Abstract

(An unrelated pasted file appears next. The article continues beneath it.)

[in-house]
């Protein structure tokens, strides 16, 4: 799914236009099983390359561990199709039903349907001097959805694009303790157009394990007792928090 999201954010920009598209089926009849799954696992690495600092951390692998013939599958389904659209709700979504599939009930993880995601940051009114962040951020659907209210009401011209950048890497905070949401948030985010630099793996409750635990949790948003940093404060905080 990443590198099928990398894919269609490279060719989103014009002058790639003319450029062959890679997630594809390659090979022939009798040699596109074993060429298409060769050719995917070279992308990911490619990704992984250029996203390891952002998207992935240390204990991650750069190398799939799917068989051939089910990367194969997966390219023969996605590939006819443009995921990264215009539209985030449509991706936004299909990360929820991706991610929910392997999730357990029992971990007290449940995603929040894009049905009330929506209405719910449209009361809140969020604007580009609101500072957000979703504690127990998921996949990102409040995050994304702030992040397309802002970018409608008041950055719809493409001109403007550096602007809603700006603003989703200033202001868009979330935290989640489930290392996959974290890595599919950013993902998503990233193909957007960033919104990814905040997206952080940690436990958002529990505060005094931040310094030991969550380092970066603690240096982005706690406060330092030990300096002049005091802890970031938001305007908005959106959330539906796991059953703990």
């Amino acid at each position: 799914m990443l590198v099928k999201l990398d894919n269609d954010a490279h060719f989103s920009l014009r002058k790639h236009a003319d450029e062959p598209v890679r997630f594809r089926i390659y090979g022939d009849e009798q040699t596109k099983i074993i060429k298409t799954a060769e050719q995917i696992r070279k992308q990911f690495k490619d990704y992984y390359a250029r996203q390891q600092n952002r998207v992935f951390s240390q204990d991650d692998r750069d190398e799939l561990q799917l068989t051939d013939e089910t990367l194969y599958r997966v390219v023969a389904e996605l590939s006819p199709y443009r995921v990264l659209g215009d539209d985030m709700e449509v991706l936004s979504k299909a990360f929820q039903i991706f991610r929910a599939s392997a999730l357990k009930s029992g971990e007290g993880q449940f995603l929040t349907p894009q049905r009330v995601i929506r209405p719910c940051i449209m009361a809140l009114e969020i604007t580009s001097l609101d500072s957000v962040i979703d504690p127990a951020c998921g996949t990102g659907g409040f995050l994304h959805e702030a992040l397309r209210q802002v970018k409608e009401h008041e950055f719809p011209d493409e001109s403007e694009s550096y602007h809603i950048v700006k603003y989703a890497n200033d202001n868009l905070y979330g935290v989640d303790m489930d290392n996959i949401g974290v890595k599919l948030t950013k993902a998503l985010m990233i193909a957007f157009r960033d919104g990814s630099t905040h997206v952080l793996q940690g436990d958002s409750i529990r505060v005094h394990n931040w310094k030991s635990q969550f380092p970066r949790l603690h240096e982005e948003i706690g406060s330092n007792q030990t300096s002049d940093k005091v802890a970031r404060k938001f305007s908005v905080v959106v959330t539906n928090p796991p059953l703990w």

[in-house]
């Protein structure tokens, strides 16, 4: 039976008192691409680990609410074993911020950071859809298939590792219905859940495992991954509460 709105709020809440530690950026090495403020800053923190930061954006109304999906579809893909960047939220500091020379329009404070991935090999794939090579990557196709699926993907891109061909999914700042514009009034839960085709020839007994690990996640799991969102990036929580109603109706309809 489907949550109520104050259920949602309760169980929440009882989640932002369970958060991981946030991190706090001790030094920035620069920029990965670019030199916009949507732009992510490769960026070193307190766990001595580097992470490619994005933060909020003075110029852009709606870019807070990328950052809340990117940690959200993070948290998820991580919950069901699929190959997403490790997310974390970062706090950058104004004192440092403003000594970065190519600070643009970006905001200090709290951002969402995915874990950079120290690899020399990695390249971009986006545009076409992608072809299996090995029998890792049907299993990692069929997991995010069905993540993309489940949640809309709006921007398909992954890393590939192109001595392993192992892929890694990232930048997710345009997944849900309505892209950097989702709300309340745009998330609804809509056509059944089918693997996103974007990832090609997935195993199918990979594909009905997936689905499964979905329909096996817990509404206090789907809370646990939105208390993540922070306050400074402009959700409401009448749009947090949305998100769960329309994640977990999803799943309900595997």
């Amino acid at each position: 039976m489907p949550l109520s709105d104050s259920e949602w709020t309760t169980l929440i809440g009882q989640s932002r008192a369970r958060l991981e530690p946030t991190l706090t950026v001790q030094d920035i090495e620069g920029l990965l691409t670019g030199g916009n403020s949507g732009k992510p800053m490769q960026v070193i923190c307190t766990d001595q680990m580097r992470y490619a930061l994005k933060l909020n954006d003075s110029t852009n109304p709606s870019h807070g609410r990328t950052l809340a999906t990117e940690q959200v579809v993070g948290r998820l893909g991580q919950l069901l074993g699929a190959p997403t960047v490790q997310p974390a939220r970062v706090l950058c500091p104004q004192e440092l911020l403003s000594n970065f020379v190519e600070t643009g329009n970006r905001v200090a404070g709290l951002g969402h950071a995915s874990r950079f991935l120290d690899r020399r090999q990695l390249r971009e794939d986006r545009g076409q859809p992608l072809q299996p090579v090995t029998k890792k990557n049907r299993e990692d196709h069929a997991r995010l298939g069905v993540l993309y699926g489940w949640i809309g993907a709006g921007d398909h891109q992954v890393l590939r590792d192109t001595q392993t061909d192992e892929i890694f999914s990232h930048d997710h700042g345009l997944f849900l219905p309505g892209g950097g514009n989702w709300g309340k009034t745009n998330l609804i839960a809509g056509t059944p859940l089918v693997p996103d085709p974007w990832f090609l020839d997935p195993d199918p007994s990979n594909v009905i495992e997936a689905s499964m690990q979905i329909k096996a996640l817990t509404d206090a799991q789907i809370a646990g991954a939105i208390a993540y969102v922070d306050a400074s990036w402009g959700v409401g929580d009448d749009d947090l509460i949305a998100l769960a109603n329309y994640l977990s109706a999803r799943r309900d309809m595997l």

Colluvium on foot slopes in parts of North America and Europe has been attributed to a major mass-wasting episode during the last glacial period. Stratigraphic evidence and 14C ages support this hypothesis for the northern part of the Upper Mississippi Valley. Colluvium in this region grades laterally into, or interfingers with, fluvial sediment beneath the late Wisconsinan Savanna terrace. Colluvial foot slopes are truncated by fluvial surfaces postdating the incision that created the Savanna terrace between 13 and 11 ka. Samples from within the colluvium have 14C ages between 18.6 and 12 ka. Ages of 28.9 and 20.3 ka have been obtained from beneath colluvium, and fluvial sediment inset into colluvial foot slopes has yielded ages between 12.5 and 9.8 ka. Widespread permafrost during the late Wisconsinan glacial maximum may explain the onset of accelerated mass wasting that produced the colluvium, although mass wasting apparently continued for some time during subsequent climatic warming. The results described here imply major, long-term, climatically driven fluctuations in sediment supply from hillslopes to the fluvial system in this region.

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